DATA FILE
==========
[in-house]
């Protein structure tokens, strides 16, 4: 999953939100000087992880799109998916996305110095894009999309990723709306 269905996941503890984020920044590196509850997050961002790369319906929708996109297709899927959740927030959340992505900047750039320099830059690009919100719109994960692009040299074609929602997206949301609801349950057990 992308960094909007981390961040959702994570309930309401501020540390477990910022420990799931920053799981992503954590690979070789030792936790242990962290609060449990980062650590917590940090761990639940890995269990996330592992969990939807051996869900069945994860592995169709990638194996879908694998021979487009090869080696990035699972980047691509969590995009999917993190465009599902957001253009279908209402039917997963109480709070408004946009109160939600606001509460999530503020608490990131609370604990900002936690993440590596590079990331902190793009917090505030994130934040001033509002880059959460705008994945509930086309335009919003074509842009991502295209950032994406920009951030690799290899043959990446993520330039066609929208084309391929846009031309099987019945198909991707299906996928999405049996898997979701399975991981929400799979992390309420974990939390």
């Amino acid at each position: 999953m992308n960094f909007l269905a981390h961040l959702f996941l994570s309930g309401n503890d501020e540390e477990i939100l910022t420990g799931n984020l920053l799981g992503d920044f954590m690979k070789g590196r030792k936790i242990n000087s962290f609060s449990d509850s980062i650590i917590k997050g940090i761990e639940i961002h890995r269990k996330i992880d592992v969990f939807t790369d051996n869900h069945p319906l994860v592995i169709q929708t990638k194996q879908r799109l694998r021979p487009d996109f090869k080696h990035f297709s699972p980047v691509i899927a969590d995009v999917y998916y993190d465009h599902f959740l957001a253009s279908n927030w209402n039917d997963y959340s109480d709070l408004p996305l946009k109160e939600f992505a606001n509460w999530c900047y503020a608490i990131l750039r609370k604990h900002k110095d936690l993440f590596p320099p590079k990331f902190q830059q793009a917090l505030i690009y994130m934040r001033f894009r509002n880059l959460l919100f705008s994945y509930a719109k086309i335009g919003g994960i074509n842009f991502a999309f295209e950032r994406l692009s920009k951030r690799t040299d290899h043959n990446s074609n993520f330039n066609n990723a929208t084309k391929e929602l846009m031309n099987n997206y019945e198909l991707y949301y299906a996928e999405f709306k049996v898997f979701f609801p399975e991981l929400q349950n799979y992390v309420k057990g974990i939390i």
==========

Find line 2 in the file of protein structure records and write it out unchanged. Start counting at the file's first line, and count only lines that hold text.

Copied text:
């Protein structure tokens, strides 16, 4: 999953939100000087992880799109998916996305110095894009999309990723709306 269905996941503890984020920044590196509850997050961002790369319906929708996109297709899927959740927030959340992505900047750039320099830059690009919100719109994960692009040299074609929602997206949301609801349950057990 992308960094909007981390961040959702994570309930309401501020540390477990910022420990799931920053799981992503954590690979070789030792936790242990962290609060449990980062650590917590940090761990639940890995269990996330592992969990939807051996869900069945994860592995169709990638194996879908694998021979487009090869080696990035699972980047691509969590995009999917993190465009599902957001253009279908209402039917997963109480709070408004946009109160939600606001509460999530503020608490990131609370604990900002936690993440590596590079990331902190793009917090505030994130934040001033509002880059959460705008994945509930086309335009919003074509842009991502295209950032994406920009951030690799290899043959990446993520330039066609929208084309391929846009031309099987019945198909991707299906996928999405049996898997979701399975991981929400799979992390309420974990939390």